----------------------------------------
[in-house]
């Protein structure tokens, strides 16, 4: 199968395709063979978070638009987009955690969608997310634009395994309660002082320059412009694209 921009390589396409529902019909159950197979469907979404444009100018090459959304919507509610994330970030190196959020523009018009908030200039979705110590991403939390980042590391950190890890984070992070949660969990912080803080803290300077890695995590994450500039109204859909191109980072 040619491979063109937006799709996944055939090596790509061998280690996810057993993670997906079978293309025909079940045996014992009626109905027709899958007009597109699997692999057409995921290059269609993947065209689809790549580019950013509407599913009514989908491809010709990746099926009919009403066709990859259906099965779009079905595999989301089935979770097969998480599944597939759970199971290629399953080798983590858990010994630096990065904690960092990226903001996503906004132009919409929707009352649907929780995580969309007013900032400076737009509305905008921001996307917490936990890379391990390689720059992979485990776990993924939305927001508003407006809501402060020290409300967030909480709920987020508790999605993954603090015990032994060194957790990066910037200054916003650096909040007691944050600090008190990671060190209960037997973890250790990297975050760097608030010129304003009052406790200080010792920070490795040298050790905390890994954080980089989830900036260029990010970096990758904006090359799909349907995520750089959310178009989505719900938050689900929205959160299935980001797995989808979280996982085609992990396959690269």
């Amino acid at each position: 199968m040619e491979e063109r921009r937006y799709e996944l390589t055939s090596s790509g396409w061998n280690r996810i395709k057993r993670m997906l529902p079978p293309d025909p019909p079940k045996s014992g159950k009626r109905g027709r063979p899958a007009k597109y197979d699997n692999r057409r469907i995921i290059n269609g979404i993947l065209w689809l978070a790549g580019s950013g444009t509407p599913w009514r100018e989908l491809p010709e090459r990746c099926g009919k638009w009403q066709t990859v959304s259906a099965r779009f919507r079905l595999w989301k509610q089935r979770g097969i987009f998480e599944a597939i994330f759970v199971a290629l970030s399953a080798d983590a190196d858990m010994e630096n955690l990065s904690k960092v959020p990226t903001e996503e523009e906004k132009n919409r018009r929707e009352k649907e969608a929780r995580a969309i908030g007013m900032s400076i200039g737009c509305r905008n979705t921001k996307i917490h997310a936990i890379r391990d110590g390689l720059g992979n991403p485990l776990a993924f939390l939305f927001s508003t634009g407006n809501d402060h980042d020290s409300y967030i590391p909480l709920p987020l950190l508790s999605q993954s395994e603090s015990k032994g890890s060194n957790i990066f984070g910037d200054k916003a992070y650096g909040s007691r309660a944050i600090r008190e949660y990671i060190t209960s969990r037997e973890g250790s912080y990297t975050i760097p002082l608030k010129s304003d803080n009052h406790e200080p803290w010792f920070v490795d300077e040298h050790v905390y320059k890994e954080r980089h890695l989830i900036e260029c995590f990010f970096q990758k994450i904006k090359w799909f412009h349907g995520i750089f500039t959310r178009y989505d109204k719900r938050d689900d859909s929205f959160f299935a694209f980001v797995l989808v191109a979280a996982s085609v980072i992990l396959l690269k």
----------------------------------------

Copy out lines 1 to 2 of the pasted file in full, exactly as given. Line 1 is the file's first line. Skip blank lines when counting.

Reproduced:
[in-house]
């Protein structure tokens, strides 16, 4: 199968395709063979978070638009987009955690969608997310634009395994309660002082320059412009694209 921009390589396409529902019909159950197979469907979404444009100018090459959304919507509610994330970030190196959020523009018009908030200039979705110590991403939390980042590391950190890890984070992070949660969990912080803080803290300077890695995590994450500039109204859909191109980072 040619491979063109937006799709996944055939090596790509061998280690996810057993993670997906079978293309025909079940045996014992009626109905027709899958007009597109699997692999057409995921290059269609993947065209689809790549580019950013509407599913009514989908491809010709990746099926009919009403066709990859259906099965779009079905595999989301089935979770097969998480599944597939759970199971290629399953080798983590858990010994630096990065904690960092990226903001996503906004132009919409929707009352649907929780995580969309007013900032400076737009509305905008921001996307917490936990890379391990390689720059992979485990776990993924939305927001508003407006809501402060020290409300967030909480709920987020508790999605993954603090015990032994060194957790990066910037200054916003650096909040007691944050600090008190990671060190209960037997973890250790990297975050760097608030010129304003009052406790200080010792920070490795040298050790905390890994954080980089989830900036260029990010970096990758904006090359799909349907995520750089959310178009989505719900938050689900929205959160299935980001797995989808979280996982085609992990396959690269």